I have written recently about my frustration in the setbacks we have seen towards building greater gender equality in the workplace as a result of the pandemic. Clearly there is much for businesses to do to achieve parity while also continuing to fight the forces of disruption.

However, it is not all doom and gloom – research from Russell Reynolds earlier this year shone a light on the significant strides being made in the area of ESG appointments. The study points to the fact that 70% of recently appointed senior ESG leaders are female – a fantastic figure when compared with the continued under-representation at board level.

ESG is a critical function for female empowerment at the top
This data point shows just how critical ESG functions will be in the future in building greater diversity in the C-suite. If further evidence were required, a report by Credit Suisse in September also found that women are more likely than men to be appointed to head of sustainability roles. Of the 600 companies in their data set who stated that they have a dedicated sustainability officer in the senior management team (from a total of 3,000), 45% of all such positions were currently filled by women. Female directorships as a whole still track a way behind this; for example, at just 10.7% in Japan, 28.2% in the US, and 34.3% in the UK in 2020. France came closest to matching the headline head of sustainability trend at 43.3%.

This route to the boardroom will play an important role in helping businesses fulfil ESG goals around gender diversity as scrutiny intensifies. The UK’s 2018 Corporate Governance Code already requires that companies report on the gender balance of those in senior management and their direct reports, while more recently the Stock Exchange of Hong Kong’s (SEKH) published amendments to its Corporate Governance Code and Listing Rules, which included a veto of single-gender boards among listed companies and future IPO applicants, and will require disclosure of gender diversity information and plan from the beginning of 2022.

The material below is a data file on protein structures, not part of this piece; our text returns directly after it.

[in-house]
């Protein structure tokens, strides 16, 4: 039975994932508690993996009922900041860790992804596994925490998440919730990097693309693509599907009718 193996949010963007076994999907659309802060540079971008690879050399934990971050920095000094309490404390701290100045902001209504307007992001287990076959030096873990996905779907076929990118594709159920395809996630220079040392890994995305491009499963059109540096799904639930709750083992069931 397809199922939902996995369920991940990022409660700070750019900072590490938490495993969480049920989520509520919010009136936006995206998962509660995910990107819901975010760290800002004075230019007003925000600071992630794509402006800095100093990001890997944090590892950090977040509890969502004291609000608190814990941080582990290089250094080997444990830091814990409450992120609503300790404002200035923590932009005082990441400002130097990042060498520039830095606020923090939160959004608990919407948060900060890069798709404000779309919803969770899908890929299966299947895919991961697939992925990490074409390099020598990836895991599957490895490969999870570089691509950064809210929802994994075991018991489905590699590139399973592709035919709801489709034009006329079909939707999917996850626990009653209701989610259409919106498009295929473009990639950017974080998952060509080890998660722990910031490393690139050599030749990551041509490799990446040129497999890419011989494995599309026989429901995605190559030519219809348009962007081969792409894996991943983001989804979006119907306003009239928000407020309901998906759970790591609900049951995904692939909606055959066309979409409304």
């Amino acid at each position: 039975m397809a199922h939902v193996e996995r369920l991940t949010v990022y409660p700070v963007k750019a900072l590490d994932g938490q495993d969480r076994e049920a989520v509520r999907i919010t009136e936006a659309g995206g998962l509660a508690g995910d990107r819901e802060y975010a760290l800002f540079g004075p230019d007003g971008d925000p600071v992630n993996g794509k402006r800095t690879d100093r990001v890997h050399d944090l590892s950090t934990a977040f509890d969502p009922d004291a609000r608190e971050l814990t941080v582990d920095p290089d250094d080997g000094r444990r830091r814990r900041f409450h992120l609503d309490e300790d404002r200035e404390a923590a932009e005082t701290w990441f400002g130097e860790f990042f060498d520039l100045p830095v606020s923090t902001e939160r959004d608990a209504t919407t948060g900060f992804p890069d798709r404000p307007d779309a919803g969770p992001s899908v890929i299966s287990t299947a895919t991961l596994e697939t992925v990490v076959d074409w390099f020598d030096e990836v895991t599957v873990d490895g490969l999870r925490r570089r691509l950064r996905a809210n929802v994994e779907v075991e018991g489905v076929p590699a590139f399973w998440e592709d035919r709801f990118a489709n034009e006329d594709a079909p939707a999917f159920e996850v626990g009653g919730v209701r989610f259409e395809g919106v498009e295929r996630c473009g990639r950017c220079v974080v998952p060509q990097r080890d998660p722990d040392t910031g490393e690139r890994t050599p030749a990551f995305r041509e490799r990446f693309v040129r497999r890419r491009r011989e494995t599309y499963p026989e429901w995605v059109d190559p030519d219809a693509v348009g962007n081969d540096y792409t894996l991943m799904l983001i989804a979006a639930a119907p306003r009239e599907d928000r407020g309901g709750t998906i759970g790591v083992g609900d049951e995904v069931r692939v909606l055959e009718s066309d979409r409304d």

Greater gender diversity brings broader business benefits
For some businesses, greater gender diversity at the top is already helping them fulfil their wider ESG goals. A study by BloombergNEF and The Sasakawa Peace Foundation at the end of 2020 found that there was a positive correlation with better climate governance and innovation in the global electric utilities, oil and gas, and mining sectors over the last four years if a third or more of a corporate board were women.

Other studies have also shown that gender diversity, especially at board level, is good for business performance. For example, research published in 2020 from Glasgow Caledonian and De Montfort universities revealed that FTSE100 companies with three or more female directors significantly outperformed those with less diverse boards in the analysis period between 2005 and 2016.

The “softer side of business” is now at the forefront in delivering value
The evidence points to a something of a win-win situation for those businesses that are on the right track. Unfortunately, too few are, even now. Despite the positive message from the BloombergNEF study mentioned above, only 16% of the 11,700 companies analysed globally could demonstrate the level of representation to capitalise on the ESG benefits that could be realised.

However, positive ESG performance by its very nature demands diversity, and I am still greatly buoyed by the fact that this business area is proving such fertile ground for female representation.

Perhaps in the past, ESG may have been perceived as the “softer side of business” and therefore more likely to have accounted for a greater female cohort. Now, though, we are seeing many of the women who forged their careers during the early days of this emerging business component thrust to the forefront of the post-pandemic business agenda, highly skilled and experienced in articulating and delivering upon a much broader definition of “business value”.